The Relationship Between Marketing and IT

It has always been my opinion that in order to be successful, marketing cannot exist in a silo. Marketing needs to be well-integrated into almost every function of a business, because marketing is responsible for the brand, and the way customers experience the brand is through every interaction they might have with a company and its products.

Communication between marketing and IT is an important part of this. In the past, IT and marketing have been siloed, with communication only at the very top levels of management. Today, however, there must be open communication between marketing and IT on a regular basis.

IT is quickly becoming the most important department in most organizations. The advance of new technologies and the pressure to digitize and automatize every aspect of a business’s operations is forcing companies to invest more and more money into IT and development.

One solution is to create separate IT departments, one for marketing, one for product, one for finance, with higher level managers coordinating between teams, divvying up resources, and setting strategy. Another solution is to keep the department as is, and prioritize projects from all departments on one list, putting the most important, highest impact projects at the top of the list, then assign resources to each project as it comes up.

For marketing, IT will be extremely helpful in the following efforts:

  • Website development and ecommerce
  • Database development and CRM
  • Marketing automation and triggers
  • Product enhancements
  • Data analysis

In order to succeed in today’s marketing landscape, a marketing team needs to know everything there is to know about their customers and the way they interact with the products and services you’re selling. The information is out there, but it usually takes dedicated IT resources to get it ready for analysis.

The relationship between IT and marketing is growing more important by the day. It will take open, ongoing communication between departments, with both maintaining some level of accountability for outcomes in order to be successful.

Why Marketers Should Care About Security

Are all of your business systems secure? Your website? Your servers? Internal databases?

For most marketers, the answer is, I don’t know. That’s IT’s job. Right?

While it might be the job of the IT department to directly own the security of your business, marketers need to start paying more attention.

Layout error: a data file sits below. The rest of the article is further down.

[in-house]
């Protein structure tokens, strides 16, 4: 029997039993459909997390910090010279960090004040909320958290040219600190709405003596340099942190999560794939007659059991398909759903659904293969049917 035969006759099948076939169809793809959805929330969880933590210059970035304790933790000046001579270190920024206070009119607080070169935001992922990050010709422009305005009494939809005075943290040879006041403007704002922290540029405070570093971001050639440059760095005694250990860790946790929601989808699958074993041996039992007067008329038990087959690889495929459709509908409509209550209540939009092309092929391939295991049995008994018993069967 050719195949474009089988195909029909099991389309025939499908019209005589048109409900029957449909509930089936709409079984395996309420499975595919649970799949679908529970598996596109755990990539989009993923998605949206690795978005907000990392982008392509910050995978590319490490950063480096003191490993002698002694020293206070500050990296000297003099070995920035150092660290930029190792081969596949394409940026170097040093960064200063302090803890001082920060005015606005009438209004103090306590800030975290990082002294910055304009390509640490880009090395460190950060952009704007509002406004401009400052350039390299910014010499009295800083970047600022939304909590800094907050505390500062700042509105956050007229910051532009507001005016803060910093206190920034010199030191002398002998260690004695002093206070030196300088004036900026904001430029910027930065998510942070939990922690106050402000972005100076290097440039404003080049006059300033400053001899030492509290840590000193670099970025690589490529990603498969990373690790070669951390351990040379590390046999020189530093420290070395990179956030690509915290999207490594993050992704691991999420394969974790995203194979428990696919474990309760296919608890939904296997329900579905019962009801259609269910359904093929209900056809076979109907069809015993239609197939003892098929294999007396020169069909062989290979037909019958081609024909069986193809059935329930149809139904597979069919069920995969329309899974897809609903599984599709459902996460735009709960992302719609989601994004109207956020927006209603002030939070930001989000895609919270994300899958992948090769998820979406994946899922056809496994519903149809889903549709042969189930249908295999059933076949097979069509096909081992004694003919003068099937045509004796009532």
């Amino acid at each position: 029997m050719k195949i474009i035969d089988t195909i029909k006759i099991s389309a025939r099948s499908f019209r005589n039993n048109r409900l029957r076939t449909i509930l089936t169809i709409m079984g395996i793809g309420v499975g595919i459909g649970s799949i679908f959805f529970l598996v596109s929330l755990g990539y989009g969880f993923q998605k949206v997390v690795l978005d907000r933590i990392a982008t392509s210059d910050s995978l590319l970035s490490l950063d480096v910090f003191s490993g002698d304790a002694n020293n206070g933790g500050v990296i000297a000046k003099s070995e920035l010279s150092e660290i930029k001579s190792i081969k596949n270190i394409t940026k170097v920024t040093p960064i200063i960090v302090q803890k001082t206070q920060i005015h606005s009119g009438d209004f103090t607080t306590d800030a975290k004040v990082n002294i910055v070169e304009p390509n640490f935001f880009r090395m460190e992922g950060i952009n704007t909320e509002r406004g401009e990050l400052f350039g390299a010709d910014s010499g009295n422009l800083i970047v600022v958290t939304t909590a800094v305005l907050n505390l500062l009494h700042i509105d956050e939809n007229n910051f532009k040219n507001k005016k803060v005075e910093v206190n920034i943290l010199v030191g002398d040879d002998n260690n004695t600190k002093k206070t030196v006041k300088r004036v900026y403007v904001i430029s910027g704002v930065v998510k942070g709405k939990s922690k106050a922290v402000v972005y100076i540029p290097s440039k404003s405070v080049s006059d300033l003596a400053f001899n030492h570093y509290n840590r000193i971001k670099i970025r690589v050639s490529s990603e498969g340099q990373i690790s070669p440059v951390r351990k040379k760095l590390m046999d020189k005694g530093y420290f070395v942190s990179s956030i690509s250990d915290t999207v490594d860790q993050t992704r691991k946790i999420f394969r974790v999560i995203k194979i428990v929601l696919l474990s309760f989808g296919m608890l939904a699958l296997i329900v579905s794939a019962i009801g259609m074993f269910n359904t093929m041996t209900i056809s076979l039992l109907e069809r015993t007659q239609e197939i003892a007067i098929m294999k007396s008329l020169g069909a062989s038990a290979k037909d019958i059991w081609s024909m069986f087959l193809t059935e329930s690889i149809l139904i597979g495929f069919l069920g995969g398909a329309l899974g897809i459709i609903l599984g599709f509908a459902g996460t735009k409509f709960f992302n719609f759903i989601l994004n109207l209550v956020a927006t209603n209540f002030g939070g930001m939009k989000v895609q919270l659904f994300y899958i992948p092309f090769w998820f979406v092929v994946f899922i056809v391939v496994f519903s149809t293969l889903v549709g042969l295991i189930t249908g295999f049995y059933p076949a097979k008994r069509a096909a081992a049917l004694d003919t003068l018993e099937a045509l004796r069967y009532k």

Because when systems go down, it impacts your results directly.

What happens when customers can’t check out on your website because the credit card processor goes down? Or the website is unresponsive? Sales suffer.

What happens when the phones go down and your customers can’t reach your sales or service teams? They get upset and post negative reviews. They question the validity of your business and research competitors.

What happens when you can’t get the data you need to make smart marketing decisions? Or when the data you’re looking at is wrong because of something going on in your internal systems? You make bad decisions and the marketing performance suffers.

Marketers are not in charge of the security of the systems that run today’s companies. But they must be informed. They must learn to ask the right questions. Because security directly affects the business performance, which is marketing’s responsibility.

Marketing as an IT Driver

I write a lot about the cross-department functions of today’s marketer. Marketing has to be at the forefront of sales, customer service, and product development in the digital age, otherwise you are fighting a losing battle. And the other day, I was reminded of another area where this is happening…in a hurry.

It’s IT.

More and more of IT’s tasks are coming from the marketing department. The functionality of your website, the analytics behind it, and the behavior targeting of certain ads and functions are all things that marketing relies heavily on IT to accomplish. So much so that in many organizations there are separate support staff in the marketing department with IT backgrounds.

In today’s world, a huge percentage of the projects that make it onto the IT agenda come from marketing. And with further integration of web teams and marketing teams, where the majority of marketing projects involved building something online, this trend will continue to grow.

So now the structure of your company is more like: